Appearance before the Senate Standing Committee on Banking, Trade and Commerce on the Study on Bill C-377, An Act to Amend the Income Tax Act (requirements for labour organizations)
May 29, 2013
Opening Statement by Jennifer Stoddart
Privacy Commissioner of Canada
(Check against delivery)
Honourable Chair and Senators, thank you for inviting me to speak with you regarding Bill C-377, An Act to Amend the Income Tax Act (requirements for labour organizations). I am joined here today by Patricia Kosseim, our Senior General Counsel.
Let me say from the outset that I believe transparency and accountability are essential features of good governance and critical elements of an effective and robust democracy.
However, as the Privacy Commissioner of Canada, I should underscore that transparency and accountability need to be appropriately balanced with the protection of individuals’ privacy. Put differently, any public disclosure of personal information, as contemplated in Bill C-377, needs to be carefully assessed against a substantive need for disclosure.
Representation made before the House of Commons Standing Committee on Finance
As you know, I appeared last November before the House of Commons Standing Committee on Finance to present my views on Bill C-377 as it then stood.
At that time, I expressed concern with the level of public disclosure of personal information contemplated in the Bill. Specifically, I was troubled by the idea that the names and salaries of all union employees would need to be publicly disclosed, without individuals’ consent, to achieve accountability objectives.
I submitted that limiting the scope of disclosure would result in a more balanced, yet equally effective result, and suggested that disclosure be limited to the highest compensated officials or to providing the number – not the names – of union employees within specified salary ranges.
I also suggested that disclosing aggregated financial statements could be seen as a valid alternative to achieve public accountability and transparency objectives.
Amendments made by the House of Commons
In this respect, I was encouraged to see that the House of Commons adopted some privacy protective amendments at Report Stage. My understanding is that they do the following:
- The obligation to disclose no longer applies to the activities and operations of pension, healthcare and insurance plans;
- The address of individuals for whom disclosure applies will no longer be reported;
- Disclosure of compensation disbursements and names will now be limited to officers, directors and trustees with compensation over $100,000, and to other senior union officials;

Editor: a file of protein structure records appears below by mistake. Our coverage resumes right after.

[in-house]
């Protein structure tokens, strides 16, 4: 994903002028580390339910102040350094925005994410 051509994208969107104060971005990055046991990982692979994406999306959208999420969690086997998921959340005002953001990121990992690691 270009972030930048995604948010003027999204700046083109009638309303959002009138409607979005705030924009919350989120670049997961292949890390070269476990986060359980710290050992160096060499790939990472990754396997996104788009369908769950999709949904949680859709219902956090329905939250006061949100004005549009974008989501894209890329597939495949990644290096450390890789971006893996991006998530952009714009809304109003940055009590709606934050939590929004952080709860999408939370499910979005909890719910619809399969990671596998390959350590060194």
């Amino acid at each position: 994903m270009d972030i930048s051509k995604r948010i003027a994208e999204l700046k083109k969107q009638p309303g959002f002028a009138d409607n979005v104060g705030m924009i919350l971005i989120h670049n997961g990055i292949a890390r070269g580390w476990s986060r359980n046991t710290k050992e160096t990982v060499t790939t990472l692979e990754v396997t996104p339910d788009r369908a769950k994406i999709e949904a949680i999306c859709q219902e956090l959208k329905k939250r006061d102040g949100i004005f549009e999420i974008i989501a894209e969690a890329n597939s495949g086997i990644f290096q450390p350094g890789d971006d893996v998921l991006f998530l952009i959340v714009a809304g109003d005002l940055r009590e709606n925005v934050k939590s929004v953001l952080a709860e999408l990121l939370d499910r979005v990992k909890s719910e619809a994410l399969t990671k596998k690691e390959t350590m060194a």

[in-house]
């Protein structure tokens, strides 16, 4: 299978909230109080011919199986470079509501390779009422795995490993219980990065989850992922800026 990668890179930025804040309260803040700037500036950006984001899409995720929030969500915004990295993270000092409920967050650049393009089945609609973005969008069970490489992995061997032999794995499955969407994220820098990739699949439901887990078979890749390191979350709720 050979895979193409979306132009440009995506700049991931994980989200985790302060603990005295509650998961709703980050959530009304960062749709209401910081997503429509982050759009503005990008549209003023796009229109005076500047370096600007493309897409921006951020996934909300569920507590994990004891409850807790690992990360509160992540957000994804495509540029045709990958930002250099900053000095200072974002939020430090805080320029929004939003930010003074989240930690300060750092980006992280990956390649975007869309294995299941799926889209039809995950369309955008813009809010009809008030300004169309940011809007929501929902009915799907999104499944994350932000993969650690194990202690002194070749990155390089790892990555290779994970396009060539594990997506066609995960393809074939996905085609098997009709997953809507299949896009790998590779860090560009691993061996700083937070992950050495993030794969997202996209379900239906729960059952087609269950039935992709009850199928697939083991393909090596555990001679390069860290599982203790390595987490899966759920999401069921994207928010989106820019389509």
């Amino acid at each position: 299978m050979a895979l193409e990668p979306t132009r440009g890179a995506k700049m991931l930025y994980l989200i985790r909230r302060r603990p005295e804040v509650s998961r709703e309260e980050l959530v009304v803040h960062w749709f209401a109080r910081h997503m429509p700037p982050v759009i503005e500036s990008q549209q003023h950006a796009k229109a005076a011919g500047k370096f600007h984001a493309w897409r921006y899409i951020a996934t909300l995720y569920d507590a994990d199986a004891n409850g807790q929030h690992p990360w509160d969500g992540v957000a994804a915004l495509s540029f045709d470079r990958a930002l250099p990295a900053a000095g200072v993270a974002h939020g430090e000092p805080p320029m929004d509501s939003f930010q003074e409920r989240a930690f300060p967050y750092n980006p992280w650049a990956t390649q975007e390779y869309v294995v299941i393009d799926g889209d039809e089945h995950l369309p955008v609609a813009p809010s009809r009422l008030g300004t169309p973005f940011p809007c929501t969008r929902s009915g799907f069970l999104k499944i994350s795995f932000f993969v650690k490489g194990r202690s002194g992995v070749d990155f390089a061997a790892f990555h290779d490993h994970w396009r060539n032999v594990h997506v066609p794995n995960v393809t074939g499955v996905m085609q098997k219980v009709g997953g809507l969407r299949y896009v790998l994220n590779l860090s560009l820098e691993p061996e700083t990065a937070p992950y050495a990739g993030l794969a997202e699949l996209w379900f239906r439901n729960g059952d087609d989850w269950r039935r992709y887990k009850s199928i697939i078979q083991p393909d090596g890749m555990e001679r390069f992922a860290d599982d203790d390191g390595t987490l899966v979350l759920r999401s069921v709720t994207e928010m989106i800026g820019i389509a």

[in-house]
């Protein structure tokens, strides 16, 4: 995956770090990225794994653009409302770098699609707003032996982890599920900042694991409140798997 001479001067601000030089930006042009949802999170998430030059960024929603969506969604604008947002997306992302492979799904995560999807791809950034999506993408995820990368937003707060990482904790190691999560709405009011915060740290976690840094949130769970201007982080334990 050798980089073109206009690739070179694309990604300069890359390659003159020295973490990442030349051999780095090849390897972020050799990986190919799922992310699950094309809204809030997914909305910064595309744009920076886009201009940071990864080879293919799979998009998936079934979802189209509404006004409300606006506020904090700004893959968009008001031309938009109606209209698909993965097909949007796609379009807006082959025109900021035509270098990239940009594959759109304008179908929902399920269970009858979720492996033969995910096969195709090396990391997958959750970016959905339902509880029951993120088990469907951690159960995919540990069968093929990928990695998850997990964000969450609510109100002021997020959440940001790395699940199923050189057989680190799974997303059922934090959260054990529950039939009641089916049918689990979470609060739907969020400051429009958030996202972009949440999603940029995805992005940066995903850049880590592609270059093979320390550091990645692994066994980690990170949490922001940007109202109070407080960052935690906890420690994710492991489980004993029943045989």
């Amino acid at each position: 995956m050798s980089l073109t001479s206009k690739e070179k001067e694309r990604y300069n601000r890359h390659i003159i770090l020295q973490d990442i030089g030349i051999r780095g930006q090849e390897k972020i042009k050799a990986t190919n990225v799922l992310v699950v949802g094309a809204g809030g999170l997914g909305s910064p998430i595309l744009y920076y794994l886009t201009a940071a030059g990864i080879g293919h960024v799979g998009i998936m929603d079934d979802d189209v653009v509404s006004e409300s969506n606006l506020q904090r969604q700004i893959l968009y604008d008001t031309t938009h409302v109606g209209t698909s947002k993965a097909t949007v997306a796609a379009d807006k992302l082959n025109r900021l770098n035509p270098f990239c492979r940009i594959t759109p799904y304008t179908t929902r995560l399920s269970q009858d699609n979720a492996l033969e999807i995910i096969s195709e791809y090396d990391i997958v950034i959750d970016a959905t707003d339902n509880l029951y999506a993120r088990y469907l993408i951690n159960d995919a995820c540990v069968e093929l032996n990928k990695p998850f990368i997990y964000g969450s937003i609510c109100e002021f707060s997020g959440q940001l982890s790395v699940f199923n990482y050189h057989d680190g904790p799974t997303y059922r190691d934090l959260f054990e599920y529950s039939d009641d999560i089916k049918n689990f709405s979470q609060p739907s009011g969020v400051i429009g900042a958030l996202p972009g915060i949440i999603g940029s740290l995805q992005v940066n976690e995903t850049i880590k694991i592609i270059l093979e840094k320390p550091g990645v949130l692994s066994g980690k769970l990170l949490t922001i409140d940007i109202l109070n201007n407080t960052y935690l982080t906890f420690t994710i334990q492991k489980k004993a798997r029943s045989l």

- Disclosure of disbursements made to other employees and contractors will be made in aggregate form; and
- Disclosure of disbursements related to labour relations activities, organizing activities, and collective bargaining activities will also be reported in aggregate form.
These are improvements over the previous disclosure regime as far as privacy protection is concerned.
However, some privacy considerations remain.
In principle, under Section 241 of the Income Tax Act, information about individuals is confidential, unless a specific exception to this prohibition to disclose is set out. I am aware that, if Bill C-377 were adopted, it would specifically allow for an exception to the confidentiality rule. While from a legal perspective, this would be permissible under the Privacy Act, I am concerned with the creation of yet another exception.
Specifically, the names of individuals will still have to be disclosed for certain disbursements that have a cumulative value above $5,000 such as loans, political activities, lobbying activities, contributions, gifts, grants, conference activities, education and training activities.
These disclosures clearly involve personal information and, in many cases, sensitive personal information. Again, one possible way to reduce privacy intrusion while still achieving accountability objectives would be to limit the scope of disclosure to aggregate numbers, or to withhold the names of individuals.
In conclusion, I hope that my comments have been useful in assisting Parliamentarians to strike the appropriate balance between transparency and accountability on the one hand, and the privacy rights of individuals on the other.
I am happy to answer any questions.
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